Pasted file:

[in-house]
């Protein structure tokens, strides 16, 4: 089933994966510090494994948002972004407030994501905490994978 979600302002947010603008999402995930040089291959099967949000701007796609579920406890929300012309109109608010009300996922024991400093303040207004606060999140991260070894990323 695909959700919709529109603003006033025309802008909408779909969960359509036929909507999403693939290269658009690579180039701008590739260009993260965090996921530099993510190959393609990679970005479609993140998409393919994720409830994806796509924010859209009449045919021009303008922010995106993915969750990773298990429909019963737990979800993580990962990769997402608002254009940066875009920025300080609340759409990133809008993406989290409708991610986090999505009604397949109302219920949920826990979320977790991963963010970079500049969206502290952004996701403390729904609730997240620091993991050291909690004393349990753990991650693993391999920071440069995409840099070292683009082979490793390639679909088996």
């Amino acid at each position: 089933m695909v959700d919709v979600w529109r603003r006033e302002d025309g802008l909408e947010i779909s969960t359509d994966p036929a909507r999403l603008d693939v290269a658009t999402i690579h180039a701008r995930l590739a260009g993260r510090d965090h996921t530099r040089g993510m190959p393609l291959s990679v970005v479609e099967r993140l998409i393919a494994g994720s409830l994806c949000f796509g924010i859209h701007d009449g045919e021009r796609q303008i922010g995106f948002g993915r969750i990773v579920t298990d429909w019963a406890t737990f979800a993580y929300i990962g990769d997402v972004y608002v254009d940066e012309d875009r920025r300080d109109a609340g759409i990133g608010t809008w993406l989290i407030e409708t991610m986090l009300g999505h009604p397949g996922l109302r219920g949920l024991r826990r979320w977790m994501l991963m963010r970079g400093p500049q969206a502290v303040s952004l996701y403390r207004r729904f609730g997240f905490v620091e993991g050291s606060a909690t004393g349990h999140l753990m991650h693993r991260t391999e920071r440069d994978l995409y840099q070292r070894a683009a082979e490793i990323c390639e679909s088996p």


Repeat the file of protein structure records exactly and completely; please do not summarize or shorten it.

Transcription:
[in-house]
């Protein structure tokens, strides 16, 4: 089933994966510090494994948002972004407030994501905490994978 979600302002947010603008999402995930040089291959099967949000701007796609579920406890929300012309109109608010009300996922024991400093303040207004606060999140991260070894990323 695909959700919709529109603003006033025309802008909408779909969960359509036929909507999403693939290269658009690579180039701008590739260009993260965090996921530099993510190959393609990679970005479609993140998409393919994720409830994806796509924010859209009449045919021009303008922010995106993915969750990773298990429909019963737990979800993580990962990769997402608002254009940066875009920025300080609340759409990133809008993406989290409708991610986090999505009604397949109302219920949920826990979320977790991963963010970079500049969206502290952004996701403390729904609730997240620091993991050291909690004393349990753990991650693993391999920071440069995409840099070292683009082979490793390639679909088996």
């Amino acid at each position: 089933m695909v959700d919709v979600w529109r603003r006033e302002d025309g802008l909408e947010i779909s969960t359509d994966p036929a909507r999403l603008d693939v290269a658009t999402i690579h180039a701008r995930l590739a260009g993260r510090d965090h996921t530099r040089g993510m190959p393609l291959s990679v970005v479609e099967r993140l998409i393919a494994g994720s409830l994806c949000f796509g924010i859209h701007d009449g045919e021009r796609q303008i922010g995106f948002g993915r969750i990773v579920t298990d429909w019963a406890t737990f979800a993580y929300i990962g990769d997402v972004y608002v254009d940066e012309d875009r920025r300080d109109a609340g759409i990133g608010t809008w993406l989290i407030e409708t991610m986090l009300g999505h009604p397949g996922l109302r219920g949920l024991r826990r979320w977790m994501l991963m963010r970079g400093p500049q969206a502290v303040s952004l996701y403390r207004r729904f609730g997240f905490v620091e993991g050291s606060a909690t004393g349990h999140l753990m991650h693993r991260t391999e920071r440069d994978l995409y840099q070292r070894a683009a082979e490793i990323c390639e679909s088996p």